15 1998, the Drug Courts program will award over
16 $1 million to tribal governments to plan and
17 implement tribal drug court programs. The
18 Bureau of Justice Assistance has also awarded
19 planning grants for inter-tribal appellate
21 As we work to build tribal justice
22 institutions and native communities, perhaps
1 you might consider whether opportunities
2 exist for your villages to work together on a
3 regional basis to enhance the effectiveness
4 of our limited resources.
5 Our government-to-government dialogue
6 during the coming months will be important as we
7 address how the programs of the Department of
8 Justice will work for tribal communities in
10 Alaskan Native villages. But remember what
11 our position is in the department. You
12 understand your traditions, your needs, your
13 land, your tribe, and we need to be a partner
14 in supporting you.
15 Finally, let me address tribal
16 self-governments in Alaska. After the
17 Supreme Court decision in the Vinati case on
18 the status of the Anska settlement lands, I
19 know that there are a number of issues that
20 need to be addressed regarding Alaskan Native
21 self-government. In our experience with
22 Indian tribes in the lower 48 states,
1 significant progress has been made in
2 improving cooperation and communication
3 between federal, state and tribal courts.
4 Based on this experience, we
5 believe that a positive dialogue between the
6 State of Alaska, Alaskan Native villages, the
7 executive branch, and Congressional leaders
8 may provide an important avenue to address
9 the issues which you as government leaders
10 face today.
11 I find it very encouraging that
12 Governor Knowles has formed a commission on
13 rural Alaska governance and empowerment, and
14 has included Alaska Native leaders in
15 important leadership roles on the commission.
16 I was also pleased to receive a
17 report that the state officials recently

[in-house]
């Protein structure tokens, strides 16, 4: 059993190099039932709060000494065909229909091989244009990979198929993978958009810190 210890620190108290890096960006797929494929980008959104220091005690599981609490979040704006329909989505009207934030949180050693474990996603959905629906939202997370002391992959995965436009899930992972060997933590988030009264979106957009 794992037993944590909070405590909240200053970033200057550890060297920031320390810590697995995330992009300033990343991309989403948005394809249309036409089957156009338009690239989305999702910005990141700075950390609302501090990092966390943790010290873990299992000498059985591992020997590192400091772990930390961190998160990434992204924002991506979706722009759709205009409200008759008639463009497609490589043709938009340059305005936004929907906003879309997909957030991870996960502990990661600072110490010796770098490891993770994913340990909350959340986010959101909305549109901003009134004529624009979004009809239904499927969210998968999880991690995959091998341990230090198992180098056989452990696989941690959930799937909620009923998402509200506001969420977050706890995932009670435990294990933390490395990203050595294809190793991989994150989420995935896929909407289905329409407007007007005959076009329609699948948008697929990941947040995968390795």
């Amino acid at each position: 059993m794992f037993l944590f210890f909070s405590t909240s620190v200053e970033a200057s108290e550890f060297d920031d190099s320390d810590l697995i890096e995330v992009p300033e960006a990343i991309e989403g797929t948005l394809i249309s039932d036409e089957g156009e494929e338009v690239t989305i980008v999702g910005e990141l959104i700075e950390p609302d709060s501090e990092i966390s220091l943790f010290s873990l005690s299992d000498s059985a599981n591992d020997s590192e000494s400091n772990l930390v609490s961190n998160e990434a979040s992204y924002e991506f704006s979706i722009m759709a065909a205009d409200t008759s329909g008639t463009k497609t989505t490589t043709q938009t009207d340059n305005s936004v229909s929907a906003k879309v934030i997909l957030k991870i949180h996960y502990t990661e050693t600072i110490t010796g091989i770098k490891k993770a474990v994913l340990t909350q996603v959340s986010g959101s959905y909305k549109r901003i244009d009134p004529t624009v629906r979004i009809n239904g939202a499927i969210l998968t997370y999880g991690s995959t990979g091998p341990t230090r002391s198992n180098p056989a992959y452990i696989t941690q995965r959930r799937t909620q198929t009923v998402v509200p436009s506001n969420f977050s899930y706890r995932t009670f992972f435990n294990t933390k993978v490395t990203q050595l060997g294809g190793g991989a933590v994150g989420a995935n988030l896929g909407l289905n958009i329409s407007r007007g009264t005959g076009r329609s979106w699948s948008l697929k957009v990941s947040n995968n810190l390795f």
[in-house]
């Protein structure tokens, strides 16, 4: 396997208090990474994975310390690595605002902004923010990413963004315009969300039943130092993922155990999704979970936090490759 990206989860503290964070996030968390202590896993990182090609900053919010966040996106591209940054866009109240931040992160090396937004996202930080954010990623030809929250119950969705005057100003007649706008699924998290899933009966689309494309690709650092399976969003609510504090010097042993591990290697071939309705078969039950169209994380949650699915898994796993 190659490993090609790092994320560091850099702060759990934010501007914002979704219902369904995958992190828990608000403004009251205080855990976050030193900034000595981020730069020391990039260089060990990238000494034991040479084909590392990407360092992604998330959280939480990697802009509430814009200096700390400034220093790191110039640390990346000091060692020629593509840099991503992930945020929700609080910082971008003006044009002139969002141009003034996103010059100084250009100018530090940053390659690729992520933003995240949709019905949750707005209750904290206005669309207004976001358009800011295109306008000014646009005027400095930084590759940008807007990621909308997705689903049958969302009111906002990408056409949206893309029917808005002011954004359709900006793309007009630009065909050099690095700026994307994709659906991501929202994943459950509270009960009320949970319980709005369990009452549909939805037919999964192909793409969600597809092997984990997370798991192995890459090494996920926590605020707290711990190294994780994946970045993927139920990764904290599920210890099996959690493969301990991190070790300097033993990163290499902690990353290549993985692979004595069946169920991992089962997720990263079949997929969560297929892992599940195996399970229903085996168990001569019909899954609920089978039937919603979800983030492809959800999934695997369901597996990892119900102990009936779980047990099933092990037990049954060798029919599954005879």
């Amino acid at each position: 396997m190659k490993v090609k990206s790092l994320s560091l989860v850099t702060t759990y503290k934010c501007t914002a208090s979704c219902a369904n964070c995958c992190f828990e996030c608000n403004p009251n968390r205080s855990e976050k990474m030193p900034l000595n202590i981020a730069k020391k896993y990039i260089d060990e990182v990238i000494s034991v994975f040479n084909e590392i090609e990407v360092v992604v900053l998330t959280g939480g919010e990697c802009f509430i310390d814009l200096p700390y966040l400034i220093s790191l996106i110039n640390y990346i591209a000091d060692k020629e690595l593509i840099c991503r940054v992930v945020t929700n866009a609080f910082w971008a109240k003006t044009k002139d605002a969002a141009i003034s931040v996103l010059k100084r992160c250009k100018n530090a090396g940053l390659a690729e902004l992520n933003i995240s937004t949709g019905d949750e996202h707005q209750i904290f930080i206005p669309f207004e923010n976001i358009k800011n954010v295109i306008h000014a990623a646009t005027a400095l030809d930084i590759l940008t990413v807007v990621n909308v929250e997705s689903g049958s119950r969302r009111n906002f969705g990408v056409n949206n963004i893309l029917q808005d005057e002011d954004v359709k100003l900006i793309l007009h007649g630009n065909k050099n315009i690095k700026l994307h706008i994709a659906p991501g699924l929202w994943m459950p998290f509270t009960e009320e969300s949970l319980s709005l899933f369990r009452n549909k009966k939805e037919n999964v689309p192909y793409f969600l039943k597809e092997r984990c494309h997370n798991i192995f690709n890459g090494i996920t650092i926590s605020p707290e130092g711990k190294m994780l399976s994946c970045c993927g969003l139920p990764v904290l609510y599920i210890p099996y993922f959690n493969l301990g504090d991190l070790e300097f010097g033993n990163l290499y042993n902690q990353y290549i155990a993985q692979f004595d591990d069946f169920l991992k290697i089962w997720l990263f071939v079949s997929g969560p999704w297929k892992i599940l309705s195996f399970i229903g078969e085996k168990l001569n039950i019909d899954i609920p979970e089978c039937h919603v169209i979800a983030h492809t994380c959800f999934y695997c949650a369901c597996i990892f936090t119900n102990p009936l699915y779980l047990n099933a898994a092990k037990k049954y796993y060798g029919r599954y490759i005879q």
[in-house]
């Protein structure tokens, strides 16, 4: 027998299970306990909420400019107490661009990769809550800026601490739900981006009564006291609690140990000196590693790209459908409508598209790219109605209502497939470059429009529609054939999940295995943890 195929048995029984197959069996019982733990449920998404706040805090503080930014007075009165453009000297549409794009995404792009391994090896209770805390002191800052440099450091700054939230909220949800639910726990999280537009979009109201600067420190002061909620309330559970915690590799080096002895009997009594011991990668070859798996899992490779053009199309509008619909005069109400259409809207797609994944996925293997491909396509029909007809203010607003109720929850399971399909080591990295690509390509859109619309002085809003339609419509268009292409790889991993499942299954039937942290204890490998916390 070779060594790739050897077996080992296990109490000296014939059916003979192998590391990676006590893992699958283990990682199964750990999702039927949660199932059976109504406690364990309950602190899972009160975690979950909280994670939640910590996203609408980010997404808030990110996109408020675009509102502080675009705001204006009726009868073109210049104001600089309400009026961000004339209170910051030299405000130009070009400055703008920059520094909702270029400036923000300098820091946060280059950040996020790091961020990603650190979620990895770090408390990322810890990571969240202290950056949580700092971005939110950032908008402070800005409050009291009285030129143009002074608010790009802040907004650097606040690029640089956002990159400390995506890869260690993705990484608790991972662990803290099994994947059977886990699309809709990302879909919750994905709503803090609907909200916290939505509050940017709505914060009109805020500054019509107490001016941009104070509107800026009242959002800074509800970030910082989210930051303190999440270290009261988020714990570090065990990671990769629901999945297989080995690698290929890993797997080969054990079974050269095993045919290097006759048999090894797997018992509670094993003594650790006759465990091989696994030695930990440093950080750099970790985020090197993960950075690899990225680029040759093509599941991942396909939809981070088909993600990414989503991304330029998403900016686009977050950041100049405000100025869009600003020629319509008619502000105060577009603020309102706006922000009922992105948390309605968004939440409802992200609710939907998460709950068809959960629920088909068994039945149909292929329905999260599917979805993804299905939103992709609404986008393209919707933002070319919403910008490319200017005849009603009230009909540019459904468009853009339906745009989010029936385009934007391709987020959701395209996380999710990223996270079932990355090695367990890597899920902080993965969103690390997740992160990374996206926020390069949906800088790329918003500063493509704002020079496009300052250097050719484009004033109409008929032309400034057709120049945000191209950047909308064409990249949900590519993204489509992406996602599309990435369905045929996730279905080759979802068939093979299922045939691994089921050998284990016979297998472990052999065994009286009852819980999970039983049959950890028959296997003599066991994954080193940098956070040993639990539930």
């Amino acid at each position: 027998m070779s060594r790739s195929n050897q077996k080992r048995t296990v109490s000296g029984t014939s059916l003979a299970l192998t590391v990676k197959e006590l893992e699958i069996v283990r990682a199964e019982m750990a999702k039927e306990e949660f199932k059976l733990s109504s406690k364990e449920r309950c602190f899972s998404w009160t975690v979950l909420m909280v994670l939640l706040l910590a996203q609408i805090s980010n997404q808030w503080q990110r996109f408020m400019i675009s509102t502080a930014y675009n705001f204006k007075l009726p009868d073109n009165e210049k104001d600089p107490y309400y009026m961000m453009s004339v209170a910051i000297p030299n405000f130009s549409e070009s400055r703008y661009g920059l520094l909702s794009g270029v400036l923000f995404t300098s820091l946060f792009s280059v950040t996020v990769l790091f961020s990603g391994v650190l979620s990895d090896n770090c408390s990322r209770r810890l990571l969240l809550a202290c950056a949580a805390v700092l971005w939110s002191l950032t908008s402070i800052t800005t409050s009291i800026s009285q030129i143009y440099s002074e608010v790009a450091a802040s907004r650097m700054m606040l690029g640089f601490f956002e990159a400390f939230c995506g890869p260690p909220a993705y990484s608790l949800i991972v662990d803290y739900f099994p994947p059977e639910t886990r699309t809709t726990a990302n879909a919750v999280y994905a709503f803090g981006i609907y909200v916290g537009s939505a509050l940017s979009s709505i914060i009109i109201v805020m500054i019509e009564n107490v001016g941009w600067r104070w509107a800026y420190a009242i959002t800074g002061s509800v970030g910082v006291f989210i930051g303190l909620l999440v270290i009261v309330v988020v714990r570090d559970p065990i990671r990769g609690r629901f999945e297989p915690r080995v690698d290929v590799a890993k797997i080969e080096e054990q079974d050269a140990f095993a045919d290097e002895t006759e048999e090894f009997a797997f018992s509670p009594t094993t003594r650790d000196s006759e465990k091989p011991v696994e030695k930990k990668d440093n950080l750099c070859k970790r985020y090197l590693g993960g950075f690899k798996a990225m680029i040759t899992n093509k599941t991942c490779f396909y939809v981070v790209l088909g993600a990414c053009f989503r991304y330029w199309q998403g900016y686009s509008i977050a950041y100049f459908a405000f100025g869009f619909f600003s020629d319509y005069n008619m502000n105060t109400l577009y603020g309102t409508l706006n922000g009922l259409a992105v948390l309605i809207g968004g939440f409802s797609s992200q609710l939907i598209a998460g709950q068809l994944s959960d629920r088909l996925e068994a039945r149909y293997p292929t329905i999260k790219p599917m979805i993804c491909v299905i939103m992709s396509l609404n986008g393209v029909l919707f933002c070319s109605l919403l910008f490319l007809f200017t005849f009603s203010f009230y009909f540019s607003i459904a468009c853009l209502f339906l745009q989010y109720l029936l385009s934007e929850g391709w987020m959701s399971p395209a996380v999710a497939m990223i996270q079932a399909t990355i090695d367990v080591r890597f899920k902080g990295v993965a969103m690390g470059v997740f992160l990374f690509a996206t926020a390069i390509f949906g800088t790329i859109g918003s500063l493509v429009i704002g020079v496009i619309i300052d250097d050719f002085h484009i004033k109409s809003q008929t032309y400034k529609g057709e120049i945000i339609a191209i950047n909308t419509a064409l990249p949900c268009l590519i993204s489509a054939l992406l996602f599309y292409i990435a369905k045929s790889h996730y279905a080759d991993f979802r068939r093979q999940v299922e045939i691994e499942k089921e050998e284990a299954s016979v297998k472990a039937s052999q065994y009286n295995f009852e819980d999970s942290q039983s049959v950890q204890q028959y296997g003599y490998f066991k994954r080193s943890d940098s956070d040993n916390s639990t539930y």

18 announced that they are prepared to share
19 jurisdiction with tribal courts on important
20 issues such as child custody, child support
21 and domestic relations.
22 We should also work together to
1 ensure that necessary law enforcement
2 personnel and resources are available in
3 Alaska Native villages to maintain peace and
4 safety in the communities. I look forward to
5 hearing your ideas about these important
6 issues and how our justice programs can
7 best be tailored to meet your unique
9 In closing, I would remind all
10 Americans that our nation is a great land
11 where we cherish our liberty, our freedom and
12 our justice for all of our people, not for
13 just some. For American Indians and Alaska
14 Natives, liberty means the opportunity to
15 continue to live according to time-honored
16 traditions in their own communities,
17 appreciating the land, the air, the water,
18 the wildlife, all that is so important in
19 your culture and your traditions.
20 We look forward to working with you
21 in every way possible, recognizing each tribe
22 as a sovereign tribe whom we
1 deal with one-to-one with respect, with
2 regard, and in a desire to build a strong
partnership where we do right by our trust
5 Thank you so much for including me,
6 and I look forward to the day I can be there
7 in person.
8 MODERATOR: Thank you very much,
9 Madam Attorney General.
10 And again, I'd like to reiterate
11 the importance of why we are here gathered
12 today, and the importance of relaying to the
13 Attorney General and for her representatives
14 here to build a quality relationship that is
15 full of discussion that will use meaningful
17 I know that all of you, both on the
18 Department of Justice side and from the
19 Alaskan Native peoples, have worked very hard
20 and have given careful thought to this
21 meeting today and the meetings that are going
22 to occur in the different villages. So I
1 know that the substance is there, and that
2 the quality of relationship is what we really
3 going to be striving for in developing and
4 laying the foundation for today.